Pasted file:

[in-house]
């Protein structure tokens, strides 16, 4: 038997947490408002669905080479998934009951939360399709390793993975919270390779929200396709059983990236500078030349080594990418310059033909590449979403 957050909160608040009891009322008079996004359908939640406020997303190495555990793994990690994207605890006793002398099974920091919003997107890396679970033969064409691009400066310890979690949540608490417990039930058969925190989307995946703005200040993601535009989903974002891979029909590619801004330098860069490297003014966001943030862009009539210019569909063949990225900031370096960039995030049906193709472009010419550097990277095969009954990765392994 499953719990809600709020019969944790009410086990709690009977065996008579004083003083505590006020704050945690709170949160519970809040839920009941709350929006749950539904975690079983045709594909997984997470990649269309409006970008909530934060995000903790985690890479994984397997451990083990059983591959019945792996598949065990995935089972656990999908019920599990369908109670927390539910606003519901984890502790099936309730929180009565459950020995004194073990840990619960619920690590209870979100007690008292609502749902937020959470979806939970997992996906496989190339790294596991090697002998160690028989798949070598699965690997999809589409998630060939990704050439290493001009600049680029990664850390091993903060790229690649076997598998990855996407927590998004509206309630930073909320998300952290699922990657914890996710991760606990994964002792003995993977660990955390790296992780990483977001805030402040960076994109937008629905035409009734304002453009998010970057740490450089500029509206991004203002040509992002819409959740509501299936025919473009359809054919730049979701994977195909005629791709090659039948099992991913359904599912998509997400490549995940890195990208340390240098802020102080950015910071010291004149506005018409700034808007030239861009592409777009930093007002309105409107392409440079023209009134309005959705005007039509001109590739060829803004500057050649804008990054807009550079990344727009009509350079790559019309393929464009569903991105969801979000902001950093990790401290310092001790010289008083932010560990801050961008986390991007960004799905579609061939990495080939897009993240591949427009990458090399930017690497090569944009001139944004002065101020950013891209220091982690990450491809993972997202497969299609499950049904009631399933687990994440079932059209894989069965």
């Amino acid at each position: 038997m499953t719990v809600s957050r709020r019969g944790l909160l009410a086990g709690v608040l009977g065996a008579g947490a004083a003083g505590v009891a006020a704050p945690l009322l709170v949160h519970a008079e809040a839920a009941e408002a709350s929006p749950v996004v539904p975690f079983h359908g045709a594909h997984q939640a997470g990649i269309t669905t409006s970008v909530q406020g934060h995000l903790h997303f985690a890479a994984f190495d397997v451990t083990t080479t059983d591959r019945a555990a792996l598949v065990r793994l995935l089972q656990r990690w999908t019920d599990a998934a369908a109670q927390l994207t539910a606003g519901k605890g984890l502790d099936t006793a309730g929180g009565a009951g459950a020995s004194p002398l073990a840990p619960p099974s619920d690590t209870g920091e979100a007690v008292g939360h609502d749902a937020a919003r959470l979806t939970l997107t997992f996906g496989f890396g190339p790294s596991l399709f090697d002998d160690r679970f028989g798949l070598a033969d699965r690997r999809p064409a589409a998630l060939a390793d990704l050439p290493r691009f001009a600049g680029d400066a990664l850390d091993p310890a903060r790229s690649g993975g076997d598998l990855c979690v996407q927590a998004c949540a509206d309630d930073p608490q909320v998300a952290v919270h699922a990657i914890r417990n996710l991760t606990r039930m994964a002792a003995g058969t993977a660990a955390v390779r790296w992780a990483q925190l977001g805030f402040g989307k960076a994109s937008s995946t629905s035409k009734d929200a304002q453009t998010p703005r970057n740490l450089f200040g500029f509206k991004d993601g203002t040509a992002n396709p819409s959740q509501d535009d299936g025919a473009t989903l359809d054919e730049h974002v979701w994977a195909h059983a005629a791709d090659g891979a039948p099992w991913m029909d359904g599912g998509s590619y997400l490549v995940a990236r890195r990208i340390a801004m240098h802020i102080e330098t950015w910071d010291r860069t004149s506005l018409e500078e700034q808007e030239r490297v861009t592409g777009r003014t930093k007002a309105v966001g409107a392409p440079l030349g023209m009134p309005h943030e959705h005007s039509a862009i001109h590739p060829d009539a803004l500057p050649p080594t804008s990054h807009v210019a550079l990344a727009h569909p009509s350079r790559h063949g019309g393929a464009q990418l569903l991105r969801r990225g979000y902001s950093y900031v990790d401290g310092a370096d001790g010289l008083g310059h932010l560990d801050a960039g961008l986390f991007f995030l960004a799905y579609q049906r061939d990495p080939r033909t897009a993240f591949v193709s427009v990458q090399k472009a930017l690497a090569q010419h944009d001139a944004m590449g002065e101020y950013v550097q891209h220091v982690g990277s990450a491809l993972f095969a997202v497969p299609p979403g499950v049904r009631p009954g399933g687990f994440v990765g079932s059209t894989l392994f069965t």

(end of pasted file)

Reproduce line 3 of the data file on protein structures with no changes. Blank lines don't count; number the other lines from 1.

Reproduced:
């Amino acid at each position: 038997m499953t719990v809600s957050r709020r019969g944790l909160l009410a086990g709690v608040l009977g065996a008579g947490a004083a003083g505590v009891a006020a704050p945690l009322l709170v949160h519970a008079e809040a839920a009941e408002a709350s929006p749950v996004v539904p975690f079983h359908g045709a594909h997984q939640a997470g990649i269309t669905t409006s970008v909530q406020g934060h995000l903790h997303f985690a890479a994984f190495d397997v451990t083990t080479t059983d591959r019945a555990a792996l598949v065990r793994l995935l089972q656990r990690w999908t019920d599990a998934a369908a109670q927390l994207t539910a606003g519901k605890g984890l502790d099936t006793a309730g929180g009565a009951g459950a020995s004194p002398l073990a840990p619960p099974s619920d690590t209870g920091e979100a007690v008292g939360h609502d749902a937020a919003r959470l979806t939970l997107t997992f996906g496989f890396g190339p790294s596991l399709f090697d002998d160690r679970f028989g798949l070598a033969d699965r690997r999809p064409a589409a998630l060939a390793d990704l050439p290493r691009f001009a600049g680029d400066a990664l850390d091993p310890a903060r790229s690649g993975g076997d598998l990855c979690v996407q927590a998004c949540a509206d309630d930073p608490q909320v998300a952290v919270h699922a990657i914890r417990n996710l991760t606990r039930m994964a002792a003995g058969t993977a660990a955390v390779r790296w992780a990483q925190l977001g805030f402040g989307k960076a994109s937008s995946t629905s035409k009734d929200a304002q453009t998010p703005r970057n740490l450089f200040g500029f509206k991004d993601g203002t040509a992002n396709p819409s959740q509501d535009d299936g025919a473009t989903l359809d054919e730049h974002v979701w994977a195909h059983a005629a791709d090659g891979a039948p099992w991913m029909d359904g599912g998509s590619y997400l490549v995940a990236r890195r990208i340390a801004m240098h802020i102080e330098t950015w910071d010291r860069t004149s506005l018409e500078e700034q808007e030239r490297v861009t592409g777009r003014t930093k007002a309105v966001g409107a392409p440079l030349g023209m009134p309005h943030e959705h005007s039509a862009i001109h590739p060829d009539a803004l500057p050649p080594t804008s990054h807009v210019a550079l990344a727009h569909p009509s350079r790559h063949g019309g393929a464009q990418l569903l991105r969801r990225g979000y902001s950093y900031v990790d401290g310092a370096d001790g010289l008083g310059h932010l560990d801050a960039g961008l986390f991007f995030l960004a799905y579609q049906r061939d990495p080939r033909t897009a993240f591949v193709s427009v990458q090399k472009a930017l690497a090569q010419h944009d001139a944004m590449g002065e101020y950013v550097q891209h220091v982690g990277s990450a491809l993972f095969a997202v497969p299609p979403g499950v049904r009631p009954g399933g687990f994440v990765g079932s059209t894989l392994f069965t």